Rep. John Edmonds shared his analysis of the governor's plan to reduce state income taxes, and Sen. Mitch Holmes discussed the Coalition of Innovative School Districts bill when they returned to Great Bend for a legislative coffee, Saturday at the Kansas Oil & Gas Museum.
The white Bengal tiger at Great Bend's Brit Spaugh Zoo has died.
A man convicted of second degree murder and attempted voluntary manslaughter in 1987 in Russell County, and a man convicted of sex crimes in Pawnee and Barton County, are eligible for parole hearings in April. A total of 18 Kansas inmates are scheduled for possible parole in May. Prior to their parole hearings, the Prisoner Review Board will take public comments.
The preliminary hearing for the woman charged with stealing more than $100,000 from Central Prairie Honor Flights got under way this week, but has been continued to April 10.
The oil industry and environmentalists – two groups seen as political opposites – managed to sit down together in recent months and form regulations that may become a model for the rest of the nation, the Associated Press reports. The issue is the drilling method known as hydraulic fracturing, or "fracking." In Illinois, members of the oil and gas industry wanted to use the method with a minimum of red tape, while some environmentalists wanted to ban it altogether.
Few people turned out for Danielle Ricklefs' recent program on being an amateur paleontologist, coming as it did after a series of snow days. But Ricklefs, the new education coordinator at Great Bend's Brit Spaugh Zoo, promised she'll be repeating the program this spring. She also introduces paleontology, the study of fossils and the science of prehistoric life, to teach kids about extinction events, past and future.
Area high school students were all over the road Wednesday as they attempted to send text messages while driving – and there was no way they'd avoid the occasional pedestrian in the cross walk or deer crossing their paths.
A pursuit of an Ellis County escapee that began Sunday morning in Hoisington ended when the suspect lost control of a stolen car at 31st and Washington Ave. in Great Bend. He was not injured and is back in custody.
Editor's note: This is the second of two articles about last Saturday's Legislative Coffee at Hoisington.
Editor's note: This is the first of two stories about Saturday's Legislative coffee in Hoisington. Today's article looks at the remarks of Sen. Mitch Holmes and Rep. John Edmonds. Part II will cover the question and answer period.
Adams, Brown, Beran & Ball has won the bid to handle Barton Community College's next three audits. At Thursday's BCC Board of Trustees meeting, the Great Bend firm won the contract because it submitted the low bid: $116,870 for three years.
During the recent snow storms, some employees stayed home and baked cookies, some braved the elements and slid into work, and some stayed home but worked nonetheless. In the midst of all that, word got out that Marissa Mayer, the new chief executive officer of Yahoo!, plans to put an end to telecommuting at that company later this year.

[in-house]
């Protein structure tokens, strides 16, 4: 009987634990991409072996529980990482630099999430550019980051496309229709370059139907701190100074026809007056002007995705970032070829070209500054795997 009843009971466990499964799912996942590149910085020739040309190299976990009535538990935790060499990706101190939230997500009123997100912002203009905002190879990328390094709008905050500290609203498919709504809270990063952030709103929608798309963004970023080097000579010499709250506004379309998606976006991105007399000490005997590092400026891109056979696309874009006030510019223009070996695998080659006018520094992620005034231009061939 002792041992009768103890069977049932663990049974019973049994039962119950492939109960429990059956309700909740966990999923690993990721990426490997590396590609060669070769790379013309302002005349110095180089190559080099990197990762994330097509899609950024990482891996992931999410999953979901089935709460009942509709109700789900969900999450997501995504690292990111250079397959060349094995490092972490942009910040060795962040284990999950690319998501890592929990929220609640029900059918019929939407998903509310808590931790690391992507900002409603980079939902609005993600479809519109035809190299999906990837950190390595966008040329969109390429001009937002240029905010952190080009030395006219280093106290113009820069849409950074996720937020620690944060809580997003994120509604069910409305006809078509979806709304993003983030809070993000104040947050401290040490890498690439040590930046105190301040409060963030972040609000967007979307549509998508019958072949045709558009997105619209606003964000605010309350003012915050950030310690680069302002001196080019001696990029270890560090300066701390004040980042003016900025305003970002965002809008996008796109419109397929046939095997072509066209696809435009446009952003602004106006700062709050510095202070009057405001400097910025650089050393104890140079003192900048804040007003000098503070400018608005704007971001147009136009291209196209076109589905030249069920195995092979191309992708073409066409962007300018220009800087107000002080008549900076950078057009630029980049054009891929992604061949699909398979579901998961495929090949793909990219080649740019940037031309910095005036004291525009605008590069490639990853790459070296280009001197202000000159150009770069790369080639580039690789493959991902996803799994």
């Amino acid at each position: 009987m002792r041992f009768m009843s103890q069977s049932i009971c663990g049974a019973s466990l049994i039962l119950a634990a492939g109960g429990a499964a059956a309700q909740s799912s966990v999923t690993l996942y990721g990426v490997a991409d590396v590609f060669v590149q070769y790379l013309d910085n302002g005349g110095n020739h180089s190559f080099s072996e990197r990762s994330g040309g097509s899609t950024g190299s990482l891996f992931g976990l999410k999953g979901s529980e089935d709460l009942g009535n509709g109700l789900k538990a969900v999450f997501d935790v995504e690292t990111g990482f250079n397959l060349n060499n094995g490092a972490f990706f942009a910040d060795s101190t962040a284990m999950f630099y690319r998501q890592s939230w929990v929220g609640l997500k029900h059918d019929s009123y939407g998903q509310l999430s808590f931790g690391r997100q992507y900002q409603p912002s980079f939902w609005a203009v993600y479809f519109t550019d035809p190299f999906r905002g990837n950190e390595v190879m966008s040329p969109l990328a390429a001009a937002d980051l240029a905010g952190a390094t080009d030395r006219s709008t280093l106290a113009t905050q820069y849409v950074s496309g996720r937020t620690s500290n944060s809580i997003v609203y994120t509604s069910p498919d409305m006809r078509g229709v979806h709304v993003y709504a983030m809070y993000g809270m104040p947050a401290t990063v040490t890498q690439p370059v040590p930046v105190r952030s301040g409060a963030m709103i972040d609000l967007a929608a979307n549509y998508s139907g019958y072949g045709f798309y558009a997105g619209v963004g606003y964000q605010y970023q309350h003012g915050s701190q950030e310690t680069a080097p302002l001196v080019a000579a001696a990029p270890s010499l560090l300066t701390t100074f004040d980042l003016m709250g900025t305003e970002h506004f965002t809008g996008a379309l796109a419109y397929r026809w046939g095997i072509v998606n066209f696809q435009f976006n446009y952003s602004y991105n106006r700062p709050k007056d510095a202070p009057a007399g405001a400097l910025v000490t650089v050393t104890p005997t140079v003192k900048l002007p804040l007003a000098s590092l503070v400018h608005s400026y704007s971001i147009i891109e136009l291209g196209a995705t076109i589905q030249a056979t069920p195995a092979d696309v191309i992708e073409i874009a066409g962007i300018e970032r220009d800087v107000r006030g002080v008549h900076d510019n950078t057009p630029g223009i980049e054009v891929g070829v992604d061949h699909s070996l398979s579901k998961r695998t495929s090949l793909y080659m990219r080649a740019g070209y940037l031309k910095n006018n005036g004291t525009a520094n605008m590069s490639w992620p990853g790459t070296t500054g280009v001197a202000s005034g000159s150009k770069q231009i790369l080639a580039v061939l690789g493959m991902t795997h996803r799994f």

Great Bend Fire Department
Local big band musicians will share the stage with a Kansas City jazz icon for the 19th annual Great Bend Jazz Festival on Saturday, March 2, at the Crest Theater.
Leesa Maupin and her 16-year-old son Lucas stood barefoot in the snow Friday night as Great Bend firefighters attempted to save their home.
Most people who have heard of Title IX associate the term with gender equality in school athletics, but the federal act is much more than that. Angie Maddy, dean of Student Services at Barton Community College, recently provided college trustees with a status report on BCC compliance.
A local man won't be one of the first colonists on Mars. Grady Bolding, 27, of Great Bend, was one of more than 200,000 people who applied to become an astronaut with Mars One, a Netherlands-based company that intends to begin sending people to Mars by 2024. All of those applicants knew it would be a one-way trip.
News that the Great Bend Public Library was spending more than $762,012.92 on a geothermal heating and air conditioning system shocked the city council members, who wrote the check earlier this month. It was probably out of frustration that city councilman Dana Dawson asked whether the library will even be needed in the future.
When Jerry Esfeld prepared for an agricultural program at Riley School, ice cream was part of her lesson plan.
The house at 207 Plum St. was heavily damaged by fire early Friday, for the second time in two years. After investigation by the Great Bend Fire Department and the Kansas Fire Marshal's Office, police were asked to take an arson case.
Pauline Schneider considers herself a life-time member of the The Fort Zarah Club. The former Home Demonstration Unit was organized on Feb. 11, 1929, at the home of Hazel McDonald, Schneider's mother.
The Great Bend Evening Lions Club will be serving more than a hearty meal at this year's Ham & Bean Supper next Thursday, Feb. 26.
Recently, during Jeffrey Chapman's two-week trial on first-degree murder charges, the Great Bend Tribune showed photos of Chapman walking to the Barton County Courthouse in the presence of Barton County Sheriff's Officers. Because he was wearing modern constraints not visible to the naked eye, some people assumed he posed a flight risk and wondered what law enforcement officers were thinking.
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